By David Vergun
The Space Force is building out the service with the goals of not only defending U.S. and partner assets in space, but also developing capabilities that might be needed in the future, said its leader, who also mentioned that young people are excited about joining the service.
Space Force Gen. John W. “Jay” Raymond, the chief of space operations and commander of the U.S. Space Command, spoke at a virtual event yesterday at the Halifax International Security Forum.
“We’re building a Space Force not just for today, but for 100 years from now,” he said. “We have to build a service that not only can do what it needs to do today, but also has the vision of where it might go.”
In the coming decades, there could be a commercial space economy valued at over a trillion dollars a year, he said, and there’s going to be a role for enhanced security in that domain.
“The role of the Space Force is to provide that stability across the domain so commercial companies and nations can flourish,” he said.
Today, the service is largely focused on making sure it can provide joint and coalition partners space capabilities they have become to rely on heavily, he said.
Capabilities, he said, include satellites that provide communications, GPS, missile warning, situational awareness, weather updates; as well as space control and launch capabilities.
“Space underpins every bit of our national power. We are strongest when that space domain is stable, secure,” he said.
The Space Force and its vision is attracting people to its ranks, he said, noting that he’s talked to young people who are fired up about joining.
“Some of those young people are interested because they think they will be deployed to space. And it’s actually refreshing to hear that in a future fight they may very well have that opportunity,” he said.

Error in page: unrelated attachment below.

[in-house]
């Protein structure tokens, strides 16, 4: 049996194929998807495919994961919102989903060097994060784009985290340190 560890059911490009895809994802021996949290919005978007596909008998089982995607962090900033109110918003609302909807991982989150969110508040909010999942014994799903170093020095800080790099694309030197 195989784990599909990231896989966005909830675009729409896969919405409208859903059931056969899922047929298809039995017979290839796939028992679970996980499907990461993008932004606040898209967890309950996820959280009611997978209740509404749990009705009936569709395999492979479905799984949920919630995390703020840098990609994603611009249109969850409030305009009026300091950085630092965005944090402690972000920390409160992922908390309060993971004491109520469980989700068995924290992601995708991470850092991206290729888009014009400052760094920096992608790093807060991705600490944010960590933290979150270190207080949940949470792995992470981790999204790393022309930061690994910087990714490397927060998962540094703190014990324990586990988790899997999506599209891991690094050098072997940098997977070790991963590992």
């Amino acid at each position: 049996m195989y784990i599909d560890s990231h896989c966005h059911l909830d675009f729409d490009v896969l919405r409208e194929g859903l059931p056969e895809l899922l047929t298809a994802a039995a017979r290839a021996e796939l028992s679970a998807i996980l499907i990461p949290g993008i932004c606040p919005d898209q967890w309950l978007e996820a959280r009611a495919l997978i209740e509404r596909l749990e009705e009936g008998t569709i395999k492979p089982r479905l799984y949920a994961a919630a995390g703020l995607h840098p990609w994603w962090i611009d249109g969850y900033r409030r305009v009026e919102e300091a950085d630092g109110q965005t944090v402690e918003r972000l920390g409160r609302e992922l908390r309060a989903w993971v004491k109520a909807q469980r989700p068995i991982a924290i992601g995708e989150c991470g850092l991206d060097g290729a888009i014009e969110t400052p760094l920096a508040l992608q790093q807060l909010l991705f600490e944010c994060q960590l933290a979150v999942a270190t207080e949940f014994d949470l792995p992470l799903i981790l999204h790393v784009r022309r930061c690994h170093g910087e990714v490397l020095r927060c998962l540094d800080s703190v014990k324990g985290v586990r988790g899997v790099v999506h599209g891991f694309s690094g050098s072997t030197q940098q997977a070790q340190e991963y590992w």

Next month, Raymond mentioned that the first Space Force airman is scheduled to deploy to space when one of the Air Force astronauts on the next SpaceX launch will be sworn into the Space Force after reaching the International Space Station.
Those who want to join the Space Force need to be digitally fluent, he said.
“We’re going to shift toward a digital engineering model,” he said. “That means having a digital headquarters and having people on the force that are digitally fluent. And, developing this digital engineering and adopting this digital engineering standard is our model for all acquisitions going forward.”
The types of jobs available in the Space Force, he said, are space operators, engineers, acquisition experts, cyber experts and some software programmers. The service will rely on the Air Force for support functions like civil engineering and security forces.
Besides building a digital force, Raymond said the service is working diligently to integrate with coalition partners. “I’m really proud of that line of evidence. It’s probably the area that we’ve made the most significant gains over the last several years.”
The Space Force also has strengthened its interagency partnerships, he said, including with NASA and the National Reconnaissance Office. Partnership with industry is also key.